A friend shared this link from The New York Times, I read the article, and was moved to write down my own case on the matter.
The matter of being a full-time artist versus being one with a dayjob has been a rather delicate issue. Especially if one is still in the beginning stages, and have not gained enough patrons, supporters, and buyers to be able to sustain a good number of hours for studio work. There will always be those who will force the "be practical", "be realistic", "be reasonable" argument which has somehow always rubbed me the wrong way. There will always be those who will insist to just focus on the money, regardless of the how and the implications of performing the work that made that money (oh, I just helped sell products that will dump more tons of plastic waste into the ocean... and also convinced people that buying processed is better than the trouble of buying natural).
I believe the trick here, for my case, which is what I have been trying to master, is finding the kind of dayjob that will complement the artist, until such time that indeed the art is able to fully support a decent living, or the dayjob is an enhancer rather than a disruption. Mine is very similar to the example of James Dickey -- "I was selling my soul to the devil all day...and trying to buy it back at night." -- except that I could never quite buy it back and the interest has been compounding 😱 Equally apt is Stephen Dunn's description of how his work affects his poetry "a zero-sum universe in which the moon gobbles up the sun’s radiance." I would like to have a dayjob to ease the pressure of income from my art-making but I want a dayjob that can play and pay fair -- unfortunately in a developing country one does have to sell a soul to even earn minimum wage. 😅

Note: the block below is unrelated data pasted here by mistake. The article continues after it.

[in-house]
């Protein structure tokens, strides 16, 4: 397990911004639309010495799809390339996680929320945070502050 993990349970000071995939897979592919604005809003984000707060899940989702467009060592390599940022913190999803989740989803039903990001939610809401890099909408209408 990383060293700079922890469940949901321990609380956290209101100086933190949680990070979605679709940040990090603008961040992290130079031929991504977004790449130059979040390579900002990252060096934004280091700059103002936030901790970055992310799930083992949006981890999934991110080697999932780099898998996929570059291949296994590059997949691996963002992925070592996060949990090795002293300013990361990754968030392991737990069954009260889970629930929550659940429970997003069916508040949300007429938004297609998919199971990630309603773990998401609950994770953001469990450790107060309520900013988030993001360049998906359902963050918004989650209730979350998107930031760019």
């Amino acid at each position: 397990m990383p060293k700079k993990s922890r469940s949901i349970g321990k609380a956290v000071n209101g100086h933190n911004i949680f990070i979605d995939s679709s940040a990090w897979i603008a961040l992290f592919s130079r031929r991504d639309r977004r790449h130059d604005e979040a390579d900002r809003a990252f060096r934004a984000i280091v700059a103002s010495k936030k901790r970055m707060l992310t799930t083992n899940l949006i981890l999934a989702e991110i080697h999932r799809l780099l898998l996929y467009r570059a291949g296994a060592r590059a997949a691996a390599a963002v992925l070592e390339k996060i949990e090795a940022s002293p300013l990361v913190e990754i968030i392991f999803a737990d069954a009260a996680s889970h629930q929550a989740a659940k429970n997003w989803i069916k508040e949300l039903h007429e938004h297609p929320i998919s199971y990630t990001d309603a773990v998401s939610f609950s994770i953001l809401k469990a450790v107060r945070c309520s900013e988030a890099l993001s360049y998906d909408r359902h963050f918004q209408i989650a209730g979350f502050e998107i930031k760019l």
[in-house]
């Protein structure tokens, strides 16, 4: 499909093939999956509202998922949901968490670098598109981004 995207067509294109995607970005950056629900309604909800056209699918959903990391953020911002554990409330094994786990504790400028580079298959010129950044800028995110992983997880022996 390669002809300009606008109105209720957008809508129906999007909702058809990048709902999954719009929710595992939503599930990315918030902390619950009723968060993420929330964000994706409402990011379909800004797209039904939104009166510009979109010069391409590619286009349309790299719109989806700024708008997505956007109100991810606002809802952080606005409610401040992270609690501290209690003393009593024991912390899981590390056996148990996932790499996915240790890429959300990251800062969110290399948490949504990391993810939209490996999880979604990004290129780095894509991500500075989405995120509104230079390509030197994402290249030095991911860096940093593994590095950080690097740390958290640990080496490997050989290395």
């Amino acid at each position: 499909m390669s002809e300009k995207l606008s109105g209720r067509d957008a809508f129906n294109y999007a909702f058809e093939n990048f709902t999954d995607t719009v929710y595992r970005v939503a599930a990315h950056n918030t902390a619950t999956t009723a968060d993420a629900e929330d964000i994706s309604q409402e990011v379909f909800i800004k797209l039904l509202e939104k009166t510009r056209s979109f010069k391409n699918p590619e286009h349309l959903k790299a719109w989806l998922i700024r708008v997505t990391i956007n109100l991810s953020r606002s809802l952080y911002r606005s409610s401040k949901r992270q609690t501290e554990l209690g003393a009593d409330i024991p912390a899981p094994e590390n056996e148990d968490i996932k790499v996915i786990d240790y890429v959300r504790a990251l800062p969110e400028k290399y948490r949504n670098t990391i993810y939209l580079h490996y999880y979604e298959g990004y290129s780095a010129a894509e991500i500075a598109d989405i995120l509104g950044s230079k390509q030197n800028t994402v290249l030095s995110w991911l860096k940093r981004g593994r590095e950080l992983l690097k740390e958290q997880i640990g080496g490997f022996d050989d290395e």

My dream job is to work in a library, a book shop, or a book publishing company. Many years ago I had that in my hand. It was two roads diverging and I was fresh out of college. The other path led to the dayjob I am doing now. But I listened to "be practical", "be realistic", "be reasonable". Also, being young, I was carried away by "be cool and glamorous" (which had fine print conditions no one ever pointed out).
So here I am. Years later I've found myself on a similar diverging path and took the one less traveled by, albeit with so much baggage now everything is wrought with delays, detours, and doubling back. But I like to believe that I am at least finally moving towards where I was supposed to go. I will win my soul back yet, whole and alive and true.